Classical themes in the non-satiric poetry of Andrew Marvell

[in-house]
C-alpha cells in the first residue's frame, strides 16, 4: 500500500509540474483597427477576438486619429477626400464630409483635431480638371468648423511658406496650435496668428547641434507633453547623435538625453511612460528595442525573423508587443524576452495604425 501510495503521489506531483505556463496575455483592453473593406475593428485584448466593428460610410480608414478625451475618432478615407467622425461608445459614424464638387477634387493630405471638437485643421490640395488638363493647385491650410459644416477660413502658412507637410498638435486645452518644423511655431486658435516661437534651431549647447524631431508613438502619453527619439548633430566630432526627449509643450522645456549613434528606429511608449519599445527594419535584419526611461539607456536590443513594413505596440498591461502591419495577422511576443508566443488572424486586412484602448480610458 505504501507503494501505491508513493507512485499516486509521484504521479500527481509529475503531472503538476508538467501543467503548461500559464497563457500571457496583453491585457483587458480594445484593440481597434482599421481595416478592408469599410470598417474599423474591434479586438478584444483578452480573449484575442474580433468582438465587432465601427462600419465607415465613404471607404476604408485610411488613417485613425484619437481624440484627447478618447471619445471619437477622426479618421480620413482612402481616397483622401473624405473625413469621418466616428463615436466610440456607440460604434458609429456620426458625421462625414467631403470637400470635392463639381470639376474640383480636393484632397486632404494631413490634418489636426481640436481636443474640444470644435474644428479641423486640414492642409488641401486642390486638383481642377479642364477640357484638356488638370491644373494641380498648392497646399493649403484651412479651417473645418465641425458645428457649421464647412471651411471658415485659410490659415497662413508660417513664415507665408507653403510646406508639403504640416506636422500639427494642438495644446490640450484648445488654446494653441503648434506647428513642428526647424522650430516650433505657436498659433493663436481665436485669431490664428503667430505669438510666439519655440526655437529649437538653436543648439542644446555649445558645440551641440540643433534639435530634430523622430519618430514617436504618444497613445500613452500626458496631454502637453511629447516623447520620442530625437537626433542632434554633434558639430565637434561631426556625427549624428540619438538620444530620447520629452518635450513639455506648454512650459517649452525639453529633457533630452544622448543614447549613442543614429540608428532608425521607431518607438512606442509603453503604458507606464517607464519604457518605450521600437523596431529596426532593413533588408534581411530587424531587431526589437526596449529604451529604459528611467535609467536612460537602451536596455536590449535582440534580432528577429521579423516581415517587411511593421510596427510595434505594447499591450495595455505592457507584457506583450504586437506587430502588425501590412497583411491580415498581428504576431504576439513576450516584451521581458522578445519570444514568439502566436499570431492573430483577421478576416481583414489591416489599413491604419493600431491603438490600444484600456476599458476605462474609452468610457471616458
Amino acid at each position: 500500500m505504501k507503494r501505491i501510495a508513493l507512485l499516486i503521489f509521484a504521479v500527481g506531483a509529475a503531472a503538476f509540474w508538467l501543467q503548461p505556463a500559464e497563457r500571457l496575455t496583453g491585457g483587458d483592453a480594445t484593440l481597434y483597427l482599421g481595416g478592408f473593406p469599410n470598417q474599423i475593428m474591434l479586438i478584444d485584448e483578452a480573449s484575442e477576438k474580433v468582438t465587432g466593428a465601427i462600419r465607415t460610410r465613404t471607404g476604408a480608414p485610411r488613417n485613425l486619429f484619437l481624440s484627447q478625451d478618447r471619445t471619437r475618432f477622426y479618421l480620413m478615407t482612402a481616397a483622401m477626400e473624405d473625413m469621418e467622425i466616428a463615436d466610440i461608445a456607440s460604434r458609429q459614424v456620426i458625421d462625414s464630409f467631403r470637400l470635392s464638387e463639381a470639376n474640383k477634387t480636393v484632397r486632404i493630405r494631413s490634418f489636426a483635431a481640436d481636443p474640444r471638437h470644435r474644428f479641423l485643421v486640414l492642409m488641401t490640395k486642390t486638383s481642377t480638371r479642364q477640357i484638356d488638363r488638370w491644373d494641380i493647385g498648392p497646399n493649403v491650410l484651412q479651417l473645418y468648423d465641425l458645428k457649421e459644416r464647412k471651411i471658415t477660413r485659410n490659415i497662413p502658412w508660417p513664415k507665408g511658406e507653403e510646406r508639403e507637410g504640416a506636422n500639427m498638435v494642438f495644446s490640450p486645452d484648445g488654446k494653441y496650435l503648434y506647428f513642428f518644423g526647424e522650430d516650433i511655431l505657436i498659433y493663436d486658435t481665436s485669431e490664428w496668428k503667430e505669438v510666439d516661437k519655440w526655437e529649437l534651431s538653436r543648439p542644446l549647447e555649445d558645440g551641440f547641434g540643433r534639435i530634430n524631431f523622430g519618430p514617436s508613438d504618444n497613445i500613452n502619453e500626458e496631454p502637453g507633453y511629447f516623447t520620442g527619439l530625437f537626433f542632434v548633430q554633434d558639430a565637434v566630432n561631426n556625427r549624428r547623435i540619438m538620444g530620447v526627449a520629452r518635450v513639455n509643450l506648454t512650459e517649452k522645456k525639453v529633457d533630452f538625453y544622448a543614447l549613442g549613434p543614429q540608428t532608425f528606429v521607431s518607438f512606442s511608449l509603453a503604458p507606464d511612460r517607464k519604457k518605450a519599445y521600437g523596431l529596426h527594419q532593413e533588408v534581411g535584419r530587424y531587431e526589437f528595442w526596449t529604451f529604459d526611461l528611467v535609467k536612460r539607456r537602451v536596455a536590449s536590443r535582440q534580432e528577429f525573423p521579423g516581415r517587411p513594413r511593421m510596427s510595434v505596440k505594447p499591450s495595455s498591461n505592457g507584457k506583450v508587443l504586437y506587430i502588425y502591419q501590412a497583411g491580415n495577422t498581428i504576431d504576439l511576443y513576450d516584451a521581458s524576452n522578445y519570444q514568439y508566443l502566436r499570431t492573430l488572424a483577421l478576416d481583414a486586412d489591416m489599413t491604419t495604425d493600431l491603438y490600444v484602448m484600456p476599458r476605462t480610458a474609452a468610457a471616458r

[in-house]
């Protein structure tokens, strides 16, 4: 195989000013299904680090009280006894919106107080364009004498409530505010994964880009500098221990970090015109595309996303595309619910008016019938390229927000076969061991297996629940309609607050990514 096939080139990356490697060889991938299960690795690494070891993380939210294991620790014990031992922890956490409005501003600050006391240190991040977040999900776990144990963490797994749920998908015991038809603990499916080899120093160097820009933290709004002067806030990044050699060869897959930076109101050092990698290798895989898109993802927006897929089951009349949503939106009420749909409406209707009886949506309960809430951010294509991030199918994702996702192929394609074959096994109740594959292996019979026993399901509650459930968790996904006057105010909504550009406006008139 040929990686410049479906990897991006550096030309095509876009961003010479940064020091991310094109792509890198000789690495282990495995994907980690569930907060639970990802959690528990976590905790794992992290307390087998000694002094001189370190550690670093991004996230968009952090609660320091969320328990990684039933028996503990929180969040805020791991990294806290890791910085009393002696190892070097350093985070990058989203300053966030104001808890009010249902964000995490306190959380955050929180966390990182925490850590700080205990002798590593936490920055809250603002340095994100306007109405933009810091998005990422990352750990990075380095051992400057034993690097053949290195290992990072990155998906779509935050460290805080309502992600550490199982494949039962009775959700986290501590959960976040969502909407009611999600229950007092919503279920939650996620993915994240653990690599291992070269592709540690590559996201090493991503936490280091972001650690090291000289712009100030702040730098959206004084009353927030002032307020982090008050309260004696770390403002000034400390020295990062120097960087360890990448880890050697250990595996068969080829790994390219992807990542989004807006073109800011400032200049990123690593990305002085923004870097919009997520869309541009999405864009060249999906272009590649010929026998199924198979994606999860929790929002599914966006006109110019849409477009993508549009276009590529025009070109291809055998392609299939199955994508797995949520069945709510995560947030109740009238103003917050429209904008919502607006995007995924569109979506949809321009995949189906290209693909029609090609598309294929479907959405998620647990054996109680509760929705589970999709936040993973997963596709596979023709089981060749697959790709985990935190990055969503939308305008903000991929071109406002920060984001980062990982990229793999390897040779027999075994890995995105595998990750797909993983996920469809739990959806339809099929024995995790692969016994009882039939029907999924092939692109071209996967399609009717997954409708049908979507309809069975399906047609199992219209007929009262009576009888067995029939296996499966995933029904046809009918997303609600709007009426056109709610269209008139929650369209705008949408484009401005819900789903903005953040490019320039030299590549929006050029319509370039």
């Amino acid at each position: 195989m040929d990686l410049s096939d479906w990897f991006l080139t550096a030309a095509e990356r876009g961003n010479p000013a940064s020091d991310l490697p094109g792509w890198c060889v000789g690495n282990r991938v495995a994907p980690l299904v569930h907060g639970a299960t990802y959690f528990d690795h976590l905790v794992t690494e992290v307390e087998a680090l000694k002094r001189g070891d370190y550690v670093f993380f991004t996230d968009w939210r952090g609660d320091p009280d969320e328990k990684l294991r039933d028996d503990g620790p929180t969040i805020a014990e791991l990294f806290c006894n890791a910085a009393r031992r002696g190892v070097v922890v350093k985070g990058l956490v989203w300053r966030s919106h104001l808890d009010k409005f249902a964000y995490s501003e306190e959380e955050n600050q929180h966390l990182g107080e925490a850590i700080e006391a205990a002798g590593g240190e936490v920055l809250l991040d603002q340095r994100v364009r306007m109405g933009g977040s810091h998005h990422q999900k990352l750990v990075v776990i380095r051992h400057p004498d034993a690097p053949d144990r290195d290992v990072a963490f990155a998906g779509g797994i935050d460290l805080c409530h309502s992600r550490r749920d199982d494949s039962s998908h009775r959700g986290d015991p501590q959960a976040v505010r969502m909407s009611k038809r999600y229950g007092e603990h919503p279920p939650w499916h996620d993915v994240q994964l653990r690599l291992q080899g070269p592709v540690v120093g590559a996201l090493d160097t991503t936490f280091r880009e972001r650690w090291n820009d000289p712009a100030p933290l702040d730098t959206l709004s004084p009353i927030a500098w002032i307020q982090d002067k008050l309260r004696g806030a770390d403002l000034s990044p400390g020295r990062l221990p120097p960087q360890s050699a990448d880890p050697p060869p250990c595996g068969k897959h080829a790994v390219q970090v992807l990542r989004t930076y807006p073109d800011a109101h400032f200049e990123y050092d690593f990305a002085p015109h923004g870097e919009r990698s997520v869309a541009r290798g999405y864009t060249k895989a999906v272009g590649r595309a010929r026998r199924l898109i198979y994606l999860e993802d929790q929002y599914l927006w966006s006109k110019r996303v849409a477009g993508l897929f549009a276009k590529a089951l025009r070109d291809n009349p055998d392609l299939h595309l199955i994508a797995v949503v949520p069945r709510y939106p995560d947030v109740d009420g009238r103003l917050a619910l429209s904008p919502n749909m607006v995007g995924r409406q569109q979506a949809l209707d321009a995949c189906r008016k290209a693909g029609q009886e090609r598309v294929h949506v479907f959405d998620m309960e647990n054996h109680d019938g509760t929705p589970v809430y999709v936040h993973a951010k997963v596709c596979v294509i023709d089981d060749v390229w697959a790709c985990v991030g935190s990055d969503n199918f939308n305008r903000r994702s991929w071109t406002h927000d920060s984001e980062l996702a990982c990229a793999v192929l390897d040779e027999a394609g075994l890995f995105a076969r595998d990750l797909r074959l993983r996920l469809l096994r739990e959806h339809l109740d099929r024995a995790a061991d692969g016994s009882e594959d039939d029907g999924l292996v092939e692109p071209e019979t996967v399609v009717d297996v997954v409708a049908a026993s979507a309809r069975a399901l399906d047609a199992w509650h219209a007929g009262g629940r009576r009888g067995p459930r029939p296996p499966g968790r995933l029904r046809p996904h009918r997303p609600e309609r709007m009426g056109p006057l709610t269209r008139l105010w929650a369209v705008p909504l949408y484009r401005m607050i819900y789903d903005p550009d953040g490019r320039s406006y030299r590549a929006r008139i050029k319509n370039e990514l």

Chapter 1 examines the grammar school curriculum in the early seventeenth century, paying special attention to the classical texts usually taught and to the normal pedagogic methods used. It also gives an account of the courses of study at Trinity College, Cambridge in the period. Chapter 2 discusses Marvell's Latin poetry, and includes a detailed analysis of those poems which have a close relation to the English lyrics. Chapter 3 considers 'To His Coy Mistress' in the context of the carpe diem tradition, suggesting that a particular affinity exists between Marvell's poem and the Greek amatory epigram, and also traces Lucretian influence on its metaphors and language. Chapter k discusses 'The Nymph complaining' as a pet lament which is in the tradition of the Greek Anthology, Book VII, and of neo-Latin pet poetry, but which also echoes the ecphrastic epigram, in its concentration on the aesthetic object. Chapter 5 analyses 'The Garden' as a version of the Horatian retreat poem which is much altered, chiefly by Marvell's use of Ovidian allusion and Neoplatonic metaphors and ideas. Chapter 6 examines the relation of 'Damon the Mower' and 'The Mower's Song'to the pastoral complaint in classical literature, and demonstrates the pervasiveness of the influence of Pliny's Natural History on 'The Mower against Gardens'. Chapter 7 argues that the 'Horatian Ode' is a meditation on fate and human motivation in the manner of Lucan, and that Horatian influence is slighter than has usually been thought.